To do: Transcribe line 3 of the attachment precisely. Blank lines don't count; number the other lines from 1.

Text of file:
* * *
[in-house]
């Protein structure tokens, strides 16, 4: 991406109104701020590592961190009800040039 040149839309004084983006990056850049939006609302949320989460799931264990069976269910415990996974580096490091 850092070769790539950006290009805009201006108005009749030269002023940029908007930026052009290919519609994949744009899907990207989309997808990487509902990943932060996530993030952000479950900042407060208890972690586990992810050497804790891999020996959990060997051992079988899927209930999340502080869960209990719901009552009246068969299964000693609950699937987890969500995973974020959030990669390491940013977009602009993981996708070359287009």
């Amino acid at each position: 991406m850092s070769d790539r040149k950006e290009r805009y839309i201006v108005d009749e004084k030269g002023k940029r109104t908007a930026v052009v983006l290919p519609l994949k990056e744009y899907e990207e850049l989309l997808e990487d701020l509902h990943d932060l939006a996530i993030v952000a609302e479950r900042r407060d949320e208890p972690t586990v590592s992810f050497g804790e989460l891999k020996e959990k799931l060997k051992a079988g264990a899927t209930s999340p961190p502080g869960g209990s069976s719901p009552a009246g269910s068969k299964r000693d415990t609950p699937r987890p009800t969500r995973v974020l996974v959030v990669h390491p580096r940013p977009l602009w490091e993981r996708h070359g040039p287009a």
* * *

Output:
């Amino acid at each position: 991406m850092s070769d790539r040149k950006e290009r805009y839309i201006v108005d009749e004084k030269g002023k940029r109104t908007a930026v052009v983006l290919p519609l994949k990056e744009y899907e990207e850049l989309l997808e990487d701020l509902h990943d932060l939006a996530i993030v952000a609302e479950r900042r407060d949320e208890p972690t586990v590592s992810f050497g804790e989460l891999k020996e959990k799931l060997k051992a079988g264990a899927t209930s999340p961190p502080g869960g209990s069976s719901p009552a009246g269910s068969k299964r000693d415990t609950p699937r987890p009800t969500r995973v974020l996974v959030v990669h390491p580096r940013p977009l602009w490091e993981r996708h070359g040039p287009a």